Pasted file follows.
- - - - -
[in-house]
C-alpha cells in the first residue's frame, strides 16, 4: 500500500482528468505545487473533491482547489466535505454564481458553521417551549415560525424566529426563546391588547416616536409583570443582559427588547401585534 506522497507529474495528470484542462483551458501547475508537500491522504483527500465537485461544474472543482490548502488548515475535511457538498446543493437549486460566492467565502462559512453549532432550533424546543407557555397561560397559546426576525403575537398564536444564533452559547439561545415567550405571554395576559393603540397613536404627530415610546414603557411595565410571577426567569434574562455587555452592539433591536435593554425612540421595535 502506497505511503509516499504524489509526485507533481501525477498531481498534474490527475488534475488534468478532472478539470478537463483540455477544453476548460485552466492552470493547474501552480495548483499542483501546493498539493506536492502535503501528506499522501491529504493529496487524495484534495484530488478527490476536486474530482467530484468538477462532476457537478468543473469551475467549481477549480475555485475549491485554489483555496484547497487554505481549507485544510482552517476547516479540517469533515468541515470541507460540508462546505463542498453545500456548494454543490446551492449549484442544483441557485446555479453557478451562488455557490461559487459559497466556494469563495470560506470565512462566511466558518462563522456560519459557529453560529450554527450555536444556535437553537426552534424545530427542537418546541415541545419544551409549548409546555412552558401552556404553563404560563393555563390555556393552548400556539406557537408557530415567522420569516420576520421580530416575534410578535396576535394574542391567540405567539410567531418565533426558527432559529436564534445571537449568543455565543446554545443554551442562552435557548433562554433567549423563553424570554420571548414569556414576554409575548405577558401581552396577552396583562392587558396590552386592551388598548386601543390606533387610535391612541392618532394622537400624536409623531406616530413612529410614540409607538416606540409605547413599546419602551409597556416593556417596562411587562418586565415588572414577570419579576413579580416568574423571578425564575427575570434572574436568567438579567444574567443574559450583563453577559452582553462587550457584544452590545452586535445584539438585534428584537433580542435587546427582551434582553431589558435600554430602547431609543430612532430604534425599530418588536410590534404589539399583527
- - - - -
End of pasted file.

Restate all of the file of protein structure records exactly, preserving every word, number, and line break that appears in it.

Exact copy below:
[in-house]
C-alpha cells in the first residue's frame, strides 16, 4: 500500500482528468505545487473533491482547489466535505454564481458553521417551549415560525424566529426563546391588547416616536409583570443582559427588547401585534 506522497507529474495528470484542462483551458501547475508537500491522504483527500465537485461544474472543482490548502488548515475535511457538498446543493437549486460566492467565502462559512453549532432550533424546543407557555397561560397559546426576525403575537398564536444564533452559547439561545415567550405571554395576559393603540397613536404627530415610546414603557411595565410571577426567569434574562455587555452592539433591536435593554425612540421595535 502506497505511503509516499504524489509526485507533481501525477498531481498534474490527475488534475488534468478532472478539470478537463483540455477544453476548460485552466492552470493547474501552480495548483499542483501546493498539493506536492502535503501528506499522501491529504493529496487524495484534495484530488478527490476536486474530482467530484468538477462532476457537478468543473469551475467549481477549480475555485475549491485554489483555496484547497487554505481549507485544510482552517476547516479540517469533515468541515470541507460540508462546505463542498453545500456548494454543490446551492449549484442544483441557485446555479453557478451562488455557490461559487459559497466556494469563495470560506470565512462566511466558518462563522456560519459557529453560529450554527450555536444556535437553537426552534424545530427542537418546541415541545419544551409549548409546555412552558401552556404553563404560563393555563390555556393552548400556539406557537408557530415567522420569516420576520421580530416575534410578535396576535394574542391567540405567539410567531418565533426558527432559529436564534445571537449568543455565543446554545443554551442562552435557548433562554433567549423563553424570554420571548414569556414576554409575548405577558401581552396577552396583562392587558396590552386592551388598548386601543390606533387610535391612541392618532394622537400624536409623531406616530413612529410614540409607538416606540409605547413599546419602551409597556416593556417596562411587562418586565415588572414577570419579576413579580416568574423571578425564575427575570434572574436568567438579567444574567443574559450583563453577559452582553462587550457584544452590545452586535445584539438585534428584537433580542435587546427582551434582553431589558435600554430602547431609543430612532430604534425599530418588536410590534404589539399583527